The Economy: Glass Half Empty or Half Full?

Well with half of 2012 over, the economy didn’t really improve or get that much worse. You can’t argue that we are in full recover, nor sliding down the tubes to another recession. It really is quite frustrating. Very recently, most of the economic news has not been positive.

So here’s a recap of the past six months economic events and debt recycling explained. What do you think, do they signal the economy’s glass half empty or half full?

The glass half empty view

1. The Euro-saga:

Greece, Italy and Spain. These countries could cause a severe recession in Europe that could spill over to the U.S.

2. Slowing U.S. economy:

Growth has slowed below 2% in the first quarter, leading some to believe we are on a path to recession. We just can’t get up the slippery slope with any momentum.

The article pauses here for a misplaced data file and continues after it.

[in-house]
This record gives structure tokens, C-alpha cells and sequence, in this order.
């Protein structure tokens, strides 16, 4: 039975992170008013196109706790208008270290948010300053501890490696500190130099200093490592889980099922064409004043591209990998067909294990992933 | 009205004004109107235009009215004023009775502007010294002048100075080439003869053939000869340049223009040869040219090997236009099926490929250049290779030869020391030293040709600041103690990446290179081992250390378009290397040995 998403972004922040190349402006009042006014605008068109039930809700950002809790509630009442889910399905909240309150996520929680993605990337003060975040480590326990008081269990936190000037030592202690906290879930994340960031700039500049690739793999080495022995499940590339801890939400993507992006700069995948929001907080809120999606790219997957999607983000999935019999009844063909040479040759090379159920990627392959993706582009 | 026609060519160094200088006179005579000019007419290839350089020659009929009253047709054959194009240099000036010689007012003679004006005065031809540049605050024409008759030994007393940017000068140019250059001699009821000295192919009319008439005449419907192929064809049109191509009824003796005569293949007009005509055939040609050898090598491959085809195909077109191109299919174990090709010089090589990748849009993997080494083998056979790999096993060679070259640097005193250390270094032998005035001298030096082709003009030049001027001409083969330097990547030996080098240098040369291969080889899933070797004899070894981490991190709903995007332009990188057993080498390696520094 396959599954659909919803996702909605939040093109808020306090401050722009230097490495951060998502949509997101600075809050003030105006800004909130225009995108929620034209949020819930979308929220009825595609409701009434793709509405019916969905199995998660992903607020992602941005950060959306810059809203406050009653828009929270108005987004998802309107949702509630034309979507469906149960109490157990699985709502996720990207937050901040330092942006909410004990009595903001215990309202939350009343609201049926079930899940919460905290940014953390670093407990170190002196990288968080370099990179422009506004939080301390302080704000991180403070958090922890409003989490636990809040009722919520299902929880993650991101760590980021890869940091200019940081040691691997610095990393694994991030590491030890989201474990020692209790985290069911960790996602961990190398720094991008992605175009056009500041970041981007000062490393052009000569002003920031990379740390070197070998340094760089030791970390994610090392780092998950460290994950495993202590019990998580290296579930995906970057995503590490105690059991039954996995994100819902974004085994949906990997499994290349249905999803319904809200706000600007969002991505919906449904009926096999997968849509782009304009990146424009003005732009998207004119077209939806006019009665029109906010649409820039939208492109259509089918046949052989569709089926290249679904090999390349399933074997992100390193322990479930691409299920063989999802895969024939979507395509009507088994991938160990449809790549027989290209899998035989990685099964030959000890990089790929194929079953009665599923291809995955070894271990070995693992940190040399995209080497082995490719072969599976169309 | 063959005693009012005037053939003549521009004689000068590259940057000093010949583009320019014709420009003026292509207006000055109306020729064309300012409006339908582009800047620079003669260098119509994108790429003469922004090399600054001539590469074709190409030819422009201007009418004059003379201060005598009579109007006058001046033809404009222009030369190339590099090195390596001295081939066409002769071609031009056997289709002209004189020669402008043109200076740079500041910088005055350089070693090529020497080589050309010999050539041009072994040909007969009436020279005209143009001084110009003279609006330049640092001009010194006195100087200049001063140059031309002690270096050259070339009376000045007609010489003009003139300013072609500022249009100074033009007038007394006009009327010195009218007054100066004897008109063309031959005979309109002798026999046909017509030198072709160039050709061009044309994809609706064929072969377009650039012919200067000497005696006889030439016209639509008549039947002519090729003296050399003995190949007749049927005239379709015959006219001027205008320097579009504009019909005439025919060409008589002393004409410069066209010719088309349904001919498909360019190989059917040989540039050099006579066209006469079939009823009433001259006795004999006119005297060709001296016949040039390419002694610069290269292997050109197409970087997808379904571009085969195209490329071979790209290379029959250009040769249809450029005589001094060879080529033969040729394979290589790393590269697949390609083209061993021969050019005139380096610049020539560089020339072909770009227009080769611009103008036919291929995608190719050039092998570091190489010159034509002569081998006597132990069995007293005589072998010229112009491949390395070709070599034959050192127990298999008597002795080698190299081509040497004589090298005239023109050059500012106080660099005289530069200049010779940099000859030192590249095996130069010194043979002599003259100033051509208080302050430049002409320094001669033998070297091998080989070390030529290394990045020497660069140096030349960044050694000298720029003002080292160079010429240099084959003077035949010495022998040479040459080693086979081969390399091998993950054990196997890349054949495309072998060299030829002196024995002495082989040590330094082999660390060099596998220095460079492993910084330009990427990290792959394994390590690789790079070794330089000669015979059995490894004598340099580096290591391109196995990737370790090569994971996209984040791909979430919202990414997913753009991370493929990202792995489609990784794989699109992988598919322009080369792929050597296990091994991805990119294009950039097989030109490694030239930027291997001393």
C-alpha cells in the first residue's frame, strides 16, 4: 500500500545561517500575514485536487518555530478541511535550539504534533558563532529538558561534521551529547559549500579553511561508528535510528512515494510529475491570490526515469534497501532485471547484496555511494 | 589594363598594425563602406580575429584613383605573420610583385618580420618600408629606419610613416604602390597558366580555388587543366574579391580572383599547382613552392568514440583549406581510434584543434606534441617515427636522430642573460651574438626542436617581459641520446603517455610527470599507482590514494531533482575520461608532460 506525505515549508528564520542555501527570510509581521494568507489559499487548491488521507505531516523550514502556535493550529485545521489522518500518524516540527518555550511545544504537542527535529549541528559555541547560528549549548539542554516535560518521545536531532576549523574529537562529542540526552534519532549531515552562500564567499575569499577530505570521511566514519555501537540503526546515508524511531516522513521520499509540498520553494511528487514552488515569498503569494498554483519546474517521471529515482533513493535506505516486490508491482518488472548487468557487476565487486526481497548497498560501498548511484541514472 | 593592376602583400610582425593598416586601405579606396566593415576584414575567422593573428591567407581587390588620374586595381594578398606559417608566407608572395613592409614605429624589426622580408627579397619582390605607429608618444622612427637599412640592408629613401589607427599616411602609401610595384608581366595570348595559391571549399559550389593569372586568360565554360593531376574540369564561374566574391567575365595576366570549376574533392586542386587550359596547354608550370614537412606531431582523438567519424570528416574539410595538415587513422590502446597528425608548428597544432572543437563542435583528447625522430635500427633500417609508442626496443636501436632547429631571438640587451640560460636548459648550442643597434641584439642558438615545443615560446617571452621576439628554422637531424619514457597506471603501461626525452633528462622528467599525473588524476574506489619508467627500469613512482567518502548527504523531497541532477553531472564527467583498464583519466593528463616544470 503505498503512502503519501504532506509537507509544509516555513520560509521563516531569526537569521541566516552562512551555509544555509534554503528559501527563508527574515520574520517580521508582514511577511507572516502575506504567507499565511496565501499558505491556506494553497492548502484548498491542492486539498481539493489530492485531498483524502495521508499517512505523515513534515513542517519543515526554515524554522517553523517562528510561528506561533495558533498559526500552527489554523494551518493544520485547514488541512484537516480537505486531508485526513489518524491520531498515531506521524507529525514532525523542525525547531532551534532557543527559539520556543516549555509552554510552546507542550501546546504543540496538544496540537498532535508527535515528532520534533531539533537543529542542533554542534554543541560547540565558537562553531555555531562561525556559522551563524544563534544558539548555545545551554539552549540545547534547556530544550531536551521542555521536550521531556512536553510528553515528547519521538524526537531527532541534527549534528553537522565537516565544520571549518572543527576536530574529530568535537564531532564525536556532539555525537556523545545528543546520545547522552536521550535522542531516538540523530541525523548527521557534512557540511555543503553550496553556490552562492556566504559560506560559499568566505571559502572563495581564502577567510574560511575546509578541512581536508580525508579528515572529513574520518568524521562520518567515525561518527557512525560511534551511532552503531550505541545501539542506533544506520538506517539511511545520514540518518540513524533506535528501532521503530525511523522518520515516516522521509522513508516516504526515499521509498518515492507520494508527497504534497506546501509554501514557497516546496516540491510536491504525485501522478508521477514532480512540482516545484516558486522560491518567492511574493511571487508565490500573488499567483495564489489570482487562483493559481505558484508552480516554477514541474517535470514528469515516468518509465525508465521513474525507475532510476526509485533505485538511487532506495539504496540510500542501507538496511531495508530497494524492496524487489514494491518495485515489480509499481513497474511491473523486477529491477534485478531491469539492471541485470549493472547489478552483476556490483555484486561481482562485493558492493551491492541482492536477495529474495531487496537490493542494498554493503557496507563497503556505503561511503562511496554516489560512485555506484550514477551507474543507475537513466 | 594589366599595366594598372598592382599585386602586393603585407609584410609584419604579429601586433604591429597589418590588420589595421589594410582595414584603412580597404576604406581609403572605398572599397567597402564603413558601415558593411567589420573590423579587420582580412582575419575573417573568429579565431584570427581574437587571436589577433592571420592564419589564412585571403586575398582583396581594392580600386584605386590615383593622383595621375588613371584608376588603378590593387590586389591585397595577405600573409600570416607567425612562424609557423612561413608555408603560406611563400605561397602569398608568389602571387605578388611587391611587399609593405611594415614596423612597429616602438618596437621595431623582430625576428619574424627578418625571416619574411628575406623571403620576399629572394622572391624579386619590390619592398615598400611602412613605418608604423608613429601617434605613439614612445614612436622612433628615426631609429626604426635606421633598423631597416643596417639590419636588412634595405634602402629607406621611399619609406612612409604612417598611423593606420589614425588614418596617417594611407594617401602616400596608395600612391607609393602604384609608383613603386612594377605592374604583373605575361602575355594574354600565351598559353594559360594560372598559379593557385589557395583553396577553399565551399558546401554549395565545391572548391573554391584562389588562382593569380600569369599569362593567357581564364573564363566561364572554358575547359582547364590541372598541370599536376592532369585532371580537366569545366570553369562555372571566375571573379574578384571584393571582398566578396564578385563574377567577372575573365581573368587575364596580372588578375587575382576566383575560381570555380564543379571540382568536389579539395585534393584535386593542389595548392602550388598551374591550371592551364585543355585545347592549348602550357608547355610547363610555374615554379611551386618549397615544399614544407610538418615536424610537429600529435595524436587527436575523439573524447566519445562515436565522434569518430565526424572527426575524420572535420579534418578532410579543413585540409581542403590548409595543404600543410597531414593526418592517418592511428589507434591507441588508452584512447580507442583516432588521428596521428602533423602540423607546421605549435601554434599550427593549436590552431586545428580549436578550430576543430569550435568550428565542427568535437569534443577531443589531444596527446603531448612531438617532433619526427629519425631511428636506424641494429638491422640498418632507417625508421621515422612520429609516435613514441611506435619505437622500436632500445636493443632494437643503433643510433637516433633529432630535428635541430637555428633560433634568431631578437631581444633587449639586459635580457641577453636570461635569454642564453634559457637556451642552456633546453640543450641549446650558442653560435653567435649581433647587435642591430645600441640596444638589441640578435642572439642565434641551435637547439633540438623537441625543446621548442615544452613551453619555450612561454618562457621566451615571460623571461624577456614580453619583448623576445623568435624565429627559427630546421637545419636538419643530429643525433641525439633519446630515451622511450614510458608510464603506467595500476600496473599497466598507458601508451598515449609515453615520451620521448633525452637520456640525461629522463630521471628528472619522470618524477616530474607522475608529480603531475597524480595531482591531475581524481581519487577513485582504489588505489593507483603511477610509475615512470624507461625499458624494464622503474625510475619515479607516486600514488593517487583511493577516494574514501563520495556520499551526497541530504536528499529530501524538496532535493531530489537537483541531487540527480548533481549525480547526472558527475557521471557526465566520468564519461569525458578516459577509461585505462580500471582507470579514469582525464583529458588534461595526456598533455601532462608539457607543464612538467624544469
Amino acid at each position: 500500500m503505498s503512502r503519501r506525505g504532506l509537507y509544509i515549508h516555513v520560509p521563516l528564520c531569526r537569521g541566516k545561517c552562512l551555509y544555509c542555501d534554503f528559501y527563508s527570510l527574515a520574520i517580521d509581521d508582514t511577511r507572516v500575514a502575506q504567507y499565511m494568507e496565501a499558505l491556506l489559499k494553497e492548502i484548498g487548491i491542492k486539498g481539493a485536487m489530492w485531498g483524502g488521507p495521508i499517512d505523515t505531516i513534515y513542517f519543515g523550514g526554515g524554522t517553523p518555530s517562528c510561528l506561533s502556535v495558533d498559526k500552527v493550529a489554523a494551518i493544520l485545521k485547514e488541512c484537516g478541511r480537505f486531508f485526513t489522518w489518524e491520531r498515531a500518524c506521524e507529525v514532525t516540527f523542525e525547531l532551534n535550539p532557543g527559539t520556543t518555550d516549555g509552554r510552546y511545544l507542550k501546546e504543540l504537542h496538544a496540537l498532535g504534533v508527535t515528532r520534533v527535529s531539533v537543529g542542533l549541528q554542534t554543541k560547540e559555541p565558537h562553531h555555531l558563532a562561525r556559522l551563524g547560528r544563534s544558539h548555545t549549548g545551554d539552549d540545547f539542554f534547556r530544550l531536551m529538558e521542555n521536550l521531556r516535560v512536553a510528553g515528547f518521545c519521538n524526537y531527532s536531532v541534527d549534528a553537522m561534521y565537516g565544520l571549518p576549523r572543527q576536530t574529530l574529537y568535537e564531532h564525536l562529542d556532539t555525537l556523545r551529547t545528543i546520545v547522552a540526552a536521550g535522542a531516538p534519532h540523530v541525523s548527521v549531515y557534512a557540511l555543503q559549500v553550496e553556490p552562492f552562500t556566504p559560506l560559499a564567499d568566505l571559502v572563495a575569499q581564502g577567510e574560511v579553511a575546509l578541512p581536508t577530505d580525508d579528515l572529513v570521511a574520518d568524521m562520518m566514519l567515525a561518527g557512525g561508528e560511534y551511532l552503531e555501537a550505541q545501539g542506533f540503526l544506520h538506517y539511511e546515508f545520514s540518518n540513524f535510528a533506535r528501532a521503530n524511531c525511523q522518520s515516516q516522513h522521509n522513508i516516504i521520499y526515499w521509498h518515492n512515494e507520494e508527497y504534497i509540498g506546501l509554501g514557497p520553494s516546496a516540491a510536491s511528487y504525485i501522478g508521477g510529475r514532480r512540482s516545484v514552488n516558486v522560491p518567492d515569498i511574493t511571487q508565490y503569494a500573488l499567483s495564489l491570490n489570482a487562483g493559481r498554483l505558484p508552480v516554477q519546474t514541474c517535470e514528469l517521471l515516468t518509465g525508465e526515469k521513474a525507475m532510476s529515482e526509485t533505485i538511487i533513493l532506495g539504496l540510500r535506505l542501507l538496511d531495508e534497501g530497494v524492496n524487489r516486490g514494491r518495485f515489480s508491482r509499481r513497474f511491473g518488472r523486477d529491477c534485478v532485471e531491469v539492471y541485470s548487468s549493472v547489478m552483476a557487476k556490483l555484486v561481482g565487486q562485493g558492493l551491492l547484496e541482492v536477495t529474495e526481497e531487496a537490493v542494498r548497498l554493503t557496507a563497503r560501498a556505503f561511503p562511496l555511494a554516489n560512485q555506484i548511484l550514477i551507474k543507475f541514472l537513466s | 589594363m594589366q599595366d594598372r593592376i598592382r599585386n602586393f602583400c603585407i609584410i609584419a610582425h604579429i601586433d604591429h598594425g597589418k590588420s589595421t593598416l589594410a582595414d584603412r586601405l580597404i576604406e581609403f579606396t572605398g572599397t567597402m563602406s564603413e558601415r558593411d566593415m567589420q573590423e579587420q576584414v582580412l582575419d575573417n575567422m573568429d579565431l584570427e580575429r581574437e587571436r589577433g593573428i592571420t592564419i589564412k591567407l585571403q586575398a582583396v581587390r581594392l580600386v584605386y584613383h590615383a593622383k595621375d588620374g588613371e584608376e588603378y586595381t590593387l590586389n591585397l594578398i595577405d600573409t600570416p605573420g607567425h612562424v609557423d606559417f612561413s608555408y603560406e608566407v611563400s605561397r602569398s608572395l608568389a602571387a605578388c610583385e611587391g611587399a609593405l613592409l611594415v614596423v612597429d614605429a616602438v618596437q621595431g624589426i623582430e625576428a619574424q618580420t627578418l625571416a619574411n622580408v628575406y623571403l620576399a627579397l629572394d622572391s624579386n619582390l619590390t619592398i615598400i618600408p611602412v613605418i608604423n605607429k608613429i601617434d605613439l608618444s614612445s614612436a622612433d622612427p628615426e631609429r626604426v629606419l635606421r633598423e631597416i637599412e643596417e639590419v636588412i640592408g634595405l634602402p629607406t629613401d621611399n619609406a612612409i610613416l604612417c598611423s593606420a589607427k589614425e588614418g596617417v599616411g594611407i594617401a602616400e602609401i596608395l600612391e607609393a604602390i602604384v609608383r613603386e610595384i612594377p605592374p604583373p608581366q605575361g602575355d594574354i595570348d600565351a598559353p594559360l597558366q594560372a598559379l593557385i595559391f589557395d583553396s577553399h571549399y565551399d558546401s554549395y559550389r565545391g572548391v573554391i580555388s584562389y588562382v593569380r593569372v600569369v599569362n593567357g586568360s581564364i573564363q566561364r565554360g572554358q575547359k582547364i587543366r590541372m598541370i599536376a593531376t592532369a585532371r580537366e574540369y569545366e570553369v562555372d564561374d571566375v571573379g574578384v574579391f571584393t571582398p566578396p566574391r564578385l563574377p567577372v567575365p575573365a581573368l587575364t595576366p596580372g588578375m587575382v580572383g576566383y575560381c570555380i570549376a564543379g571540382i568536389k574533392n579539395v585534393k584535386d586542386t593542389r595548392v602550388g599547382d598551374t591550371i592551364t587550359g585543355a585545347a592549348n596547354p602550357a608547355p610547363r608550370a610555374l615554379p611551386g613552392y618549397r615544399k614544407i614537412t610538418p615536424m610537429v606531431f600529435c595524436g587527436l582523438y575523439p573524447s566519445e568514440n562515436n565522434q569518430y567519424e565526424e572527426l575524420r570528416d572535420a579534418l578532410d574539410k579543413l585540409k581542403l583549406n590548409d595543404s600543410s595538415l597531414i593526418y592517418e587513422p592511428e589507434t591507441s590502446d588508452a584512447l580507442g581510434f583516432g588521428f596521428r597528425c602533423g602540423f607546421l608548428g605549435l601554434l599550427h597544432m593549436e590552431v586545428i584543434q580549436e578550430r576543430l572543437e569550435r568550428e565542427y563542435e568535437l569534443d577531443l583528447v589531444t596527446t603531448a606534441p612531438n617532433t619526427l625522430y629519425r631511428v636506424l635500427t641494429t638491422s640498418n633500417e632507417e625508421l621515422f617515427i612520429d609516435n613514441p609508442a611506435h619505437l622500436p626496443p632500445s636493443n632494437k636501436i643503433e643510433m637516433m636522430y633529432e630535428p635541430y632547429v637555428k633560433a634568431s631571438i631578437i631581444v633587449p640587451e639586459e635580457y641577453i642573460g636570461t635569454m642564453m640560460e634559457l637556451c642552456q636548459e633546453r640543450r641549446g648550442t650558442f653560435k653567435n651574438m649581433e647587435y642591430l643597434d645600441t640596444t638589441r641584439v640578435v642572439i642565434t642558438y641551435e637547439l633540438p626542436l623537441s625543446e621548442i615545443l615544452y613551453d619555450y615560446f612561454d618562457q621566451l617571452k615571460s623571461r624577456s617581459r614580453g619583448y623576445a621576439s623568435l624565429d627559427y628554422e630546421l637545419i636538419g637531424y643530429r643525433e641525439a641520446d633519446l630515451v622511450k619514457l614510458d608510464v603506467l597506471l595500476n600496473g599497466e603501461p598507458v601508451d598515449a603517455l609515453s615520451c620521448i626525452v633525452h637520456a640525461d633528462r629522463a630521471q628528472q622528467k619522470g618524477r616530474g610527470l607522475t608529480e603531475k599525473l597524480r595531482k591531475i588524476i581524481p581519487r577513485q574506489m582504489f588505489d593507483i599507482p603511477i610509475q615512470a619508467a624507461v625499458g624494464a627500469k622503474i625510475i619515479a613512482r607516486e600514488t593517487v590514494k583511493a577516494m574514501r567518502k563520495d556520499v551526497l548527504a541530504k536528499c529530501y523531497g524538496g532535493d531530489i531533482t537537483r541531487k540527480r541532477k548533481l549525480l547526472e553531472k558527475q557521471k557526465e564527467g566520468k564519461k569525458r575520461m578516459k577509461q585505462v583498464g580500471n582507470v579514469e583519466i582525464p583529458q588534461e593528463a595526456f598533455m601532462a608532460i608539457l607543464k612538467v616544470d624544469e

3. Employment numbers slow:

At the beginning of the year we actually had some promising numbers. However, lately the numbers seem to be disappearing like a David Blaine card trick. This is the key to economic growth.

4. The Fed is running out of ammo:

With an extension of Operation Twist and two rounds of quantitative easing, the economy is still sloooooowly recovering. Some are calling for QE3 at this point. What else can the fed do? Rates are low, but still no definitive rebound. Click Here to also read about My Bonds Will Do What When Interest Rates Go Up?

The glass half full view

1. The European crisis:

European politicians and leaders may be forced into comprimises. Debtor nations voters do not want to bear the burden of fiscal responsibility. But rich countries like Germany will need to help with the bail outs. So if they want the help, they’ll have to meet in the middle.

2. Inflation eases:

Inflation is down to 1.7% a full 2% lower than the previous year.

3. Unemployment coming down:

Unemployment numbers have fallen to 8.2% as of the end of May. Who knows if this is a return to work, or just fewer people filing claims.

4. Fed could be forced to act:

The Fed could do another round of quantitative easing. This would spark a rally in the stock market temporarily. Ultimately, I don’t think this helps our economy long-term.